But it sounds as if, for the sake of this person's safety, it might be well worth considering.

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Many thanks for the timely advice.

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I also think it comes under health and safety for both parties In my home where I work no resident is allowed to use the stair well even with carers unless it's an emergency

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Hello rainbowtulip, I think that if the person you're caring for is far too weak to use stairs, I'm not too sure be ause my mum is in the same position waiting to comw our of a nursing home . The social worker told my dad mum needs to sleep downstairs or live in another nursing home. Hopefully her hospital bed comes by next week and my dad sleeps upstairs and the physio annd OT will be coming in to help my mum and needs two people to transfer mum from bed to chair and everything. But a few months ago my dad used to walk behind mum to take her tge bathroom andwait for her then he stood in front of her to help her down and sometimes had hold of mums hands incase she fell but earlier in rhe year she fell in kitchen and burt her head and back. When dad came home e picked her up and placed her onto settee where she had to sleep in the end but dad has always done and will do his best for her Dad didnt mind helping mum to stand up crom sertee ir assist on thhe stairs Iys just that he has been told he was doing wrong and he did hurt his back doing it plus personal care and apparently it takes two nurses ti lift mum and transfer he would do anything to keep her iut of permanent nursing homes.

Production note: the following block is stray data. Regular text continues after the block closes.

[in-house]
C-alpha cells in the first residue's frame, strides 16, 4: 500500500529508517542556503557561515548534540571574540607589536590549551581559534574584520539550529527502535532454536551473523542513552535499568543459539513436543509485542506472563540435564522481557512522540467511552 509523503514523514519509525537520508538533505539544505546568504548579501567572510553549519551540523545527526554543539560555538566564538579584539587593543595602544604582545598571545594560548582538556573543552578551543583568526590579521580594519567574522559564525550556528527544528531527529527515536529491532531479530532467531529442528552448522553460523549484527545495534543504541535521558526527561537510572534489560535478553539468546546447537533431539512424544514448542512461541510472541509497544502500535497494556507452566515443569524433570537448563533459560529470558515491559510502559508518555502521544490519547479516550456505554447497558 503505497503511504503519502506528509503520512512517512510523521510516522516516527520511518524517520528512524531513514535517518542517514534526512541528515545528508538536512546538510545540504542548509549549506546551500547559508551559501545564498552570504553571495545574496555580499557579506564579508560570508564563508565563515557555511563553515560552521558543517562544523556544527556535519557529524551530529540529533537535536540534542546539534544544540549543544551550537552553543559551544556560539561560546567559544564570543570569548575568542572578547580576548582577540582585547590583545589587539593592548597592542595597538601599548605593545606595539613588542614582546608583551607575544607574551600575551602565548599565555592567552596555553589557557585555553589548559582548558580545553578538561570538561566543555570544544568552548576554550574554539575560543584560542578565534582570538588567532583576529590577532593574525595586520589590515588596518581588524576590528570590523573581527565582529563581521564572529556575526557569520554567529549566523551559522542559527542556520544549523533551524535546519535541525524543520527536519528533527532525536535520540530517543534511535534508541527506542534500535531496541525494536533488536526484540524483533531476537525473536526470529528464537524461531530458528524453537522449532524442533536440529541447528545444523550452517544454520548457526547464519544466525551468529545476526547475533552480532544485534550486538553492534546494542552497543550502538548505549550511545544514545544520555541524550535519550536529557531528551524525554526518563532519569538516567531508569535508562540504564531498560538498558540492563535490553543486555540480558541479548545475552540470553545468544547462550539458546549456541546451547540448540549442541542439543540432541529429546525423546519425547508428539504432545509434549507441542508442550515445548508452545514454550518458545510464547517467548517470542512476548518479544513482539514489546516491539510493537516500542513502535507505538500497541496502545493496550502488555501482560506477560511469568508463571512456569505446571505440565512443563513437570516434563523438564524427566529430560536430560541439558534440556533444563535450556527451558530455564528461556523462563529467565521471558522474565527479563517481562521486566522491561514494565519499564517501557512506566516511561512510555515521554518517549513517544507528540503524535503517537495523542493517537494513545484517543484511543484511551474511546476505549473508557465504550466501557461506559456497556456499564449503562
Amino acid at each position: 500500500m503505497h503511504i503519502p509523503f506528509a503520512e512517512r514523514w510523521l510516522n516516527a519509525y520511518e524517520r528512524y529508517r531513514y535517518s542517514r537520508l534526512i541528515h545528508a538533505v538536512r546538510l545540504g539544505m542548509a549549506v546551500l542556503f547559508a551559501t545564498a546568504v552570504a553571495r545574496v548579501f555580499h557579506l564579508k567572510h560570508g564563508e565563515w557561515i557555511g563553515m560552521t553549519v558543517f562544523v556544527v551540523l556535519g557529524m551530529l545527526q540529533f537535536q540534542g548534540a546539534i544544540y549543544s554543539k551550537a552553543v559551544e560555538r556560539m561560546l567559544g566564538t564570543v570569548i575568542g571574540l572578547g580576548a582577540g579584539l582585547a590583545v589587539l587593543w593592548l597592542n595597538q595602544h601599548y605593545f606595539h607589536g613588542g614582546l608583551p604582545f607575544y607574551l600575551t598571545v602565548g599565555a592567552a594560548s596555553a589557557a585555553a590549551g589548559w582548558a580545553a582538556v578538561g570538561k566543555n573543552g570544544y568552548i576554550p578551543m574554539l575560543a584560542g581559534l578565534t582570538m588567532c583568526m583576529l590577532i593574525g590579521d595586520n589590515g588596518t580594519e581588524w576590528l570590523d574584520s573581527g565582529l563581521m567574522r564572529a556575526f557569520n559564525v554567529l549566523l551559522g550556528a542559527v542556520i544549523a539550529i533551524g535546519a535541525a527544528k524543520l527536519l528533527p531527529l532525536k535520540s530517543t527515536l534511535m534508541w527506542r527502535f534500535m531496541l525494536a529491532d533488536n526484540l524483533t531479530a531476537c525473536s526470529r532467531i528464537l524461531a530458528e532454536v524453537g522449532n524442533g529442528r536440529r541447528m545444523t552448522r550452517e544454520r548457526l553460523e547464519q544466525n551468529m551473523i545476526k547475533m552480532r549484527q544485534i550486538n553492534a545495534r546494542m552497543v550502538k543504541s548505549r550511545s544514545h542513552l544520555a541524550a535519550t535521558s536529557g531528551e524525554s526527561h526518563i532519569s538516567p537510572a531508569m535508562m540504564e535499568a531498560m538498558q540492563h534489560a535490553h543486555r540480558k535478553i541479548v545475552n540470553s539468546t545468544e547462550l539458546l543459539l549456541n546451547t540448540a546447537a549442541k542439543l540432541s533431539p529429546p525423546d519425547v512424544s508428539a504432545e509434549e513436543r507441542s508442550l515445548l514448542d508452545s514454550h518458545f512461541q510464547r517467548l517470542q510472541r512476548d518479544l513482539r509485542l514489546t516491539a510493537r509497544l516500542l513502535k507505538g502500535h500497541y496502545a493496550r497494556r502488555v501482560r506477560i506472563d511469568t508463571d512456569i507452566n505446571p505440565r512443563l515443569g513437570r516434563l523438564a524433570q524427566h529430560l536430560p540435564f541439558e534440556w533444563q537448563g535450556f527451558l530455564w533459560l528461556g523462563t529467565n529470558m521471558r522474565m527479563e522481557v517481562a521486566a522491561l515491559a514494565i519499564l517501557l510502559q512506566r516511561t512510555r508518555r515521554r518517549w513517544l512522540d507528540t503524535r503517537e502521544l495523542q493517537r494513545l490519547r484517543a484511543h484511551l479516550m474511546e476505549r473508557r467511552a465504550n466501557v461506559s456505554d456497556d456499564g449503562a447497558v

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Hi Paula, its awful when a loved one doesn't want to sleep downstairs so has to go upstairs. The bathroom is upstairs and the only space for a downstairs hospital bed is right next to the kitchen which has no door. So not conducive to rest. I understand now it is health and safety and unsafe for our mum to go upstairs as she is very weak but she has the determination of a rhino!! Thanks for your understanding